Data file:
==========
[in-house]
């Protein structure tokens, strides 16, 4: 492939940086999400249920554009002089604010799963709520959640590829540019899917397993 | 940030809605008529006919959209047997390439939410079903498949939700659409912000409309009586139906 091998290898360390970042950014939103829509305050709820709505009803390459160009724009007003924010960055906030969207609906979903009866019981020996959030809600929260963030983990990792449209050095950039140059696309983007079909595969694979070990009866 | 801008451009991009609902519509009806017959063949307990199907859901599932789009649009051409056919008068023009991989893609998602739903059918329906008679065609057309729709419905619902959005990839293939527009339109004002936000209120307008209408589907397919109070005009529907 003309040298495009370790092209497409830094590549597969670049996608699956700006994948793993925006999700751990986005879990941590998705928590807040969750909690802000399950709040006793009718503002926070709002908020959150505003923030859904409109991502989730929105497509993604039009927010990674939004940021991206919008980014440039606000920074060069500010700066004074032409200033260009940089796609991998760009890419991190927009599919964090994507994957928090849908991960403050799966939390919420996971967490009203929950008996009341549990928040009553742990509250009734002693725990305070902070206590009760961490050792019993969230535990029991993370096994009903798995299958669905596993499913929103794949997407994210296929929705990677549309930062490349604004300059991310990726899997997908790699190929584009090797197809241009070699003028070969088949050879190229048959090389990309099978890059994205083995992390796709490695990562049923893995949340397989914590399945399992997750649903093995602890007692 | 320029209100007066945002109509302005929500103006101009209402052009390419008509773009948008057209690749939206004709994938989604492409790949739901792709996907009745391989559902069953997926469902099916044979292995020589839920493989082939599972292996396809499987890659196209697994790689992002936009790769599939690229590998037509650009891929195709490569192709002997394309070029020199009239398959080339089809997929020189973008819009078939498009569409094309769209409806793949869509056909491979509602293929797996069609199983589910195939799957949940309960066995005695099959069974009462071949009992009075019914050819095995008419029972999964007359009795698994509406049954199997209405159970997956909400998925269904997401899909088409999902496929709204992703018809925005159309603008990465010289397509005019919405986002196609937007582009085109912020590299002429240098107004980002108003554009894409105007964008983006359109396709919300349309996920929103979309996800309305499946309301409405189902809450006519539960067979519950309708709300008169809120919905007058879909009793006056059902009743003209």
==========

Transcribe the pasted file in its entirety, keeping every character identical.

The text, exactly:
[in-house]
């Protein structure tokens, strides 16, 4: 492939940086999400249920554009002089604010799963709520959640590829540019899917397993 | 940030809605008529006919959209047997390439939410079903498949939700659409912000409309009586139906 091998290898360390970042950014939103829509305050709820709505009803390459160009724009007003924010960055906030969207609906979903009866019981020996959030809600929260963030983990990792449209050095950039140059696309983007079909595969694979070990009866 | 801008451009991009609902519509009806017959063949307990199907859901599932789009649009051409056919008068023009991989893609998602739903059918329906008679065609057309729709419905619902959005990839293939527009339109004002936000209120307008209408589907397919109070005009529907 003309040298495009370790092209497409830094590549597969670049996608699956700006994948793993925006999700751990986005879990941590998705928590807040969750909690802000399950709040006793009718503002926070709002908020959150505003923030859904409109991502989730929105497509993604039009927010990674939004940021991206919008980014440039606000920074060069500010700066004074032409200033260009940089796609991998760009890419991190927009599919964090994507994957928090849908991960403050799966939390919420996971967490009203929950008996009341549990928040009553742990509250009734002693725990305070902070206590009760961490050792019993969230535990029991993370096994009903798995299958669905596993499913929103794949997407994210296929929705990677549309930062490349604004300059991310990726899997997908790699190929584009090797197809241009070699003028070969088949050879190229048959090389990309099978890059994205083995992390796709490695990562049923893995949340397989914590399945399992997750649903093995602890007692 | 320029209100007066945002109509302005929500103006101009209402052009390419008509773009948008057209690749939206004709994938989604492409790949739901792709996907009745391989559902069953997926469902099916044979292995020589839920493989082939599972292996396809499987890659196209697994790689992002936009790769599939690229590998037509650009891929195709490569192709002997394309070029020199009239398959080339089809997929020189973008819009078939498009569409094309769209409806793949869509056909491979509602293929797996069609199983589910195939799957949940309960066995005695099959069974009462071949009992009075019914050819095995008419029972999964007359009795698994509406049954199997209405159970997956909400998925269904997401899909088409999902496929709204992703018809925005159309603008990465010289397509005019919405986002196609937007582009085109912020590299002429240098107004980002108003554009894409105007964008983006359109396709919300349309996920929103979309996800309305499946309301409405189902809450006519539960067979519950309708709300008169809120919905007058879909009793006056059902009743003209």